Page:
At Global WACh our mission is to make scientific discoveries, cultivate leaders, and bridge disciplines to advance the tightly connected health of women, adolescents, and children. Global WACh approaches research, activities, and programs through a “lifecycle lens” that views target populations as interconnected instead of independent groups.
What exactly do we mean by “lifecycle lens?” We sat down with Global WACh Director, Grace John-Stewart, MD, PhD, MPH to explain what it is and why it is important in the global health context.
Historically, global health research focused on women, adolescents, and children separately, or examined the maternal-child relationship. Within the last decade, however, adolescents have emerged as a critical population to understand and engage in order to improve health worldwide. With the proliferation of adolescent health research and programs, Global WACh uses a lifecycle lens in which research explores potential impact and benefits throughout the lifecycle, from pregnancy, to neonate, to child, to adolescent, to next generation reproductive health.
Dr. John-Stewart’s research career in mother-to-child HIV transmission involved linking pediatricians with obstetricians and caring for mothers and infants together, with studies to optimize outcomes in both. The questions surrounding how to prevent women and children from getting HIV led to recognizing adolescence as a critical area on which to focus. Adolescents in the pre-reproductive phase need to be incorporated into the lifecycle model – prevention and treatment of children can improve adolescent health and adolescent engagement can improve health in their later life and in the next generation.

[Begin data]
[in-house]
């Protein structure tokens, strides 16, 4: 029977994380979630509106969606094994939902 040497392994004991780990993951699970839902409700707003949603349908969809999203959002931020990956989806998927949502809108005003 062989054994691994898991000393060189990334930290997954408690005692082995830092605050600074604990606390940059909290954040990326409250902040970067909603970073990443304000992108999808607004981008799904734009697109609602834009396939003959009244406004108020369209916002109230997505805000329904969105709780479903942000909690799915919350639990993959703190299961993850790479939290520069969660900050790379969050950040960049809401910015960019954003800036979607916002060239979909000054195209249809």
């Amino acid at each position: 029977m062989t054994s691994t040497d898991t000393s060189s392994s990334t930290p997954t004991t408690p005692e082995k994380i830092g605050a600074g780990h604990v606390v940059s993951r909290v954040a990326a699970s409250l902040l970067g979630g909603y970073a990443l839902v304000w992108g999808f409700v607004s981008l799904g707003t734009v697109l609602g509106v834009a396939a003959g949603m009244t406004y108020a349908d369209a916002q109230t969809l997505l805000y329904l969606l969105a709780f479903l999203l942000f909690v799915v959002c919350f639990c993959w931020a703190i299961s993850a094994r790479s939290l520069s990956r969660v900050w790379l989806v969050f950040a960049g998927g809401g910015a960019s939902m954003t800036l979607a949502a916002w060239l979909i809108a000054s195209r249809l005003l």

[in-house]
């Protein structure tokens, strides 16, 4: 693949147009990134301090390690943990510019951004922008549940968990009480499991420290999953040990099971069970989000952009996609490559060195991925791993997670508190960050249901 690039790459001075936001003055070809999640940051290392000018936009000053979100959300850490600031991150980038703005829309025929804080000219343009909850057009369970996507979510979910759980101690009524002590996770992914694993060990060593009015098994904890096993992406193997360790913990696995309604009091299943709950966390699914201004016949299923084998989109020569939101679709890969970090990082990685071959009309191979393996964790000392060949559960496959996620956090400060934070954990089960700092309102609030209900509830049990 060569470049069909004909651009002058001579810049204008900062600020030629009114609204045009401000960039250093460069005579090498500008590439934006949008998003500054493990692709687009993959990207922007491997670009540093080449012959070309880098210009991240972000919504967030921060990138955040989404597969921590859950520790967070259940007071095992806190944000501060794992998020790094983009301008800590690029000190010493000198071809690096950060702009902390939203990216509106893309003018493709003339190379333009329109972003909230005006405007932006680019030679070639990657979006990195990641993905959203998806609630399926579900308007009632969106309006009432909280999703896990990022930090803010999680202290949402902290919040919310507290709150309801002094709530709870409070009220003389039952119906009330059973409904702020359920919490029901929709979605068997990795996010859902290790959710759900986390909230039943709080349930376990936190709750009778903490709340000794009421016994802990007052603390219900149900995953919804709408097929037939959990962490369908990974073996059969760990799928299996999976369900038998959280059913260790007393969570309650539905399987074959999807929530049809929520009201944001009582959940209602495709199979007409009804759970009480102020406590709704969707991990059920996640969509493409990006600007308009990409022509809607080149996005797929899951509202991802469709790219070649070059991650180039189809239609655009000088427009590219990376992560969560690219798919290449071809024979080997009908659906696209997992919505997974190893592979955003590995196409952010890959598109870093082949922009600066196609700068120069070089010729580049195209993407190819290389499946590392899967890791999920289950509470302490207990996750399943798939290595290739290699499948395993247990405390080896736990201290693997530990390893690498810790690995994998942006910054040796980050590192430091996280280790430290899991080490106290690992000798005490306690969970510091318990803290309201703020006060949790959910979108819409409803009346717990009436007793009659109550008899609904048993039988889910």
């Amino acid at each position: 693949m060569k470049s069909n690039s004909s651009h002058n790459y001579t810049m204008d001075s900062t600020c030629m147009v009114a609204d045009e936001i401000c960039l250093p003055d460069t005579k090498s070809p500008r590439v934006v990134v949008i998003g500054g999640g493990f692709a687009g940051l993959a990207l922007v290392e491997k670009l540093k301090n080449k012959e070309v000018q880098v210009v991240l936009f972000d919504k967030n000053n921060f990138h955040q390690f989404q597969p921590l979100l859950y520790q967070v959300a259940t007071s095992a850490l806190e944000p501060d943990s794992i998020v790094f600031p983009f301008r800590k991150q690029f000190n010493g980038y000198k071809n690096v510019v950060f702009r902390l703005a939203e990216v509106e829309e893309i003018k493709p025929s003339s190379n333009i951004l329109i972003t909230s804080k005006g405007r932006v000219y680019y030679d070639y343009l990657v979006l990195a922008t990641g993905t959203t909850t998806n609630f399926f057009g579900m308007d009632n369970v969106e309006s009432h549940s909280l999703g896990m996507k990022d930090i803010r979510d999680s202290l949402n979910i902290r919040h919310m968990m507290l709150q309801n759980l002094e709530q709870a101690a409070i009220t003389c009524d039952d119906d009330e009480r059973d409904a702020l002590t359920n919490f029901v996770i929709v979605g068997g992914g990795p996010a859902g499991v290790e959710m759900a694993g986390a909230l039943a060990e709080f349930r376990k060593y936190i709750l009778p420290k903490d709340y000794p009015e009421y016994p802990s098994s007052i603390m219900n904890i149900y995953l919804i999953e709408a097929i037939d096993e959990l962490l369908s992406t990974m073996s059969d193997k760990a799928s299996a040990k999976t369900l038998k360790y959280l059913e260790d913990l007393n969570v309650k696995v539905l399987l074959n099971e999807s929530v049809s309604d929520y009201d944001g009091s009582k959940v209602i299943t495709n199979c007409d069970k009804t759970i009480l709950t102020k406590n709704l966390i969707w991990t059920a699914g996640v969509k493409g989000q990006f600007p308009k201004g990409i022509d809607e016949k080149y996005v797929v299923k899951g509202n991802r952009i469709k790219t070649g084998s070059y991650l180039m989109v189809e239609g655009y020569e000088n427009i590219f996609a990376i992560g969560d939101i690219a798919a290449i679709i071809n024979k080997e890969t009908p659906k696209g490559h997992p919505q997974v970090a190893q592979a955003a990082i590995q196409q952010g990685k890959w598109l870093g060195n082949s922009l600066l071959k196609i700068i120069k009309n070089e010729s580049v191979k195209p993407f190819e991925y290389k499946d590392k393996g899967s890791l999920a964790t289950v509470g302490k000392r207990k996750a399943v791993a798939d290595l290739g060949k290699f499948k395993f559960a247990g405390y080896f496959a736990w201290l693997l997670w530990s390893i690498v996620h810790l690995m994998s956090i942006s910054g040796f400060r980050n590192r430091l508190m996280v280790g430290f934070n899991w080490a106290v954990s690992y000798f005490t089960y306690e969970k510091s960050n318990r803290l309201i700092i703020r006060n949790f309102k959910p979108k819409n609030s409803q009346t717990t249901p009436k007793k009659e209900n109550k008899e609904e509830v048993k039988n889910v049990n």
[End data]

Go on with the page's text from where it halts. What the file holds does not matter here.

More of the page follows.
Grace John-Stewart MD, PhD Global WACh Center Director
“If we do something for women, could we have benefits for them that also benefit their children? If we do something for children, are there ways in which we benefit them moving into adolescence and later life? We’re trying to think about it together.”
Global WACh has three main core focuses of research: Infectious Diseases, Healthy Growth and Development, and Family Planning. All of these areas have elements that directly relate to the lifecycle. For example, healthy, planned pregnancies lead to healthy babies who, when provided with adequate infant nutrition and other interventions, can experience better health outcomes later in life.
Dr. John-Stewart acknowledges it is a challenge incorporate all three populations into any one study, but Global WACh wants researchers to think about how their work in any one of these populations could be linked to the other populations as they develop and implement studies.
“You have to understand the implications of actions in one area for the other, and if you can articulate that it’s good. If you’re doing a study on maternal depression, for example, not every time do you have to measure the child outcomes, but you may speculate or infer how this could benefit both the mother and child.”
You can read more about Global WACh’s mission, vision, and the work that we do here.